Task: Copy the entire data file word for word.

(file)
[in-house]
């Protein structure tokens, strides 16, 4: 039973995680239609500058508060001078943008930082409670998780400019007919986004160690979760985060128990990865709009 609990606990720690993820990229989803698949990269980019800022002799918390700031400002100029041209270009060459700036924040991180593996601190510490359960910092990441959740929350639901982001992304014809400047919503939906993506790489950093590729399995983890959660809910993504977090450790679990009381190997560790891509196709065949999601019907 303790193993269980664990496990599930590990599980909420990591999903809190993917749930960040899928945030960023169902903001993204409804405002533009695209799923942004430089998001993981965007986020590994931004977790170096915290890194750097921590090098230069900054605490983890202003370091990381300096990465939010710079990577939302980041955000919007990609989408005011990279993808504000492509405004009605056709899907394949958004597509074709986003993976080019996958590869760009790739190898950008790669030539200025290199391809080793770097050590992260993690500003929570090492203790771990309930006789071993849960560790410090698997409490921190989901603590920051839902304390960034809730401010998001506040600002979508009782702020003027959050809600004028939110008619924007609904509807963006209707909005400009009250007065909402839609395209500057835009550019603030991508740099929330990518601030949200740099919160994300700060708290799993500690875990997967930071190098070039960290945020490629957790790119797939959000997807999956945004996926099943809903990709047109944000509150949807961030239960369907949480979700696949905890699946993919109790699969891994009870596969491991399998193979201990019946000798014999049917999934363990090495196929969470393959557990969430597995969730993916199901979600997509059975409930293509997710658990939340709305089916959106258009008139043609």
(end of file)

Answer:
[in-house]
């Protein structure tokens, strides 16, 4: 039973995680239609500058508060001078943008930082409670998780400019007919986004160690979760985060128990990865709009 609990606990720690993820990229989803698949990269980019800022002799918390700031400002100029041209270009060459700036924040991180593996601190510490359960910092990441959740929350639901982001992304014809400047919503939906993506790489950093590729399995983890959660809910993504977090450790679990009381190997560790891509196709065949999601019907 303790193993269980664990496990599930590990599980909420990591999903809190993917749930960040899928945030960023169902903001993204409804405002533009695209799923942004430089998001993981965007986020590994931004977790170096915290890194750097921590090098230069900054605490983890202003370091990381300096990465939010710079990577939302980041955000919007990609989408005011990279993808504000492509405004009605056709899907394949958004597509074709986003993976080019996958590869760009790739190898950008790669030539200025290199391809080793770097050590992260993690500003929570090492203790771990309930006789071993849960560790410090698997409490921190989901603590920051839902304390960034809730401010998001506040600002979508009782702020003027959050809600004028939110008619924007609904509807963006209707909005400009009250007065909402839609395209500057835009550019603030991508740099929330990518601030949200740099919160994300700060708290799993500690875990997967930071190098070039960290945020490629957790790119797939959000997807999956945004996926099943809903990709047109944000509150949807961030239960369907949480979700696949905890699946993919109790699969891994009870596969491991399998193979201990019946000798014999049917999934363990090495196929969470393959557990969430597995969730993916199901979600997509059975409930293509997710658990939340709305089916959106258009008139043609």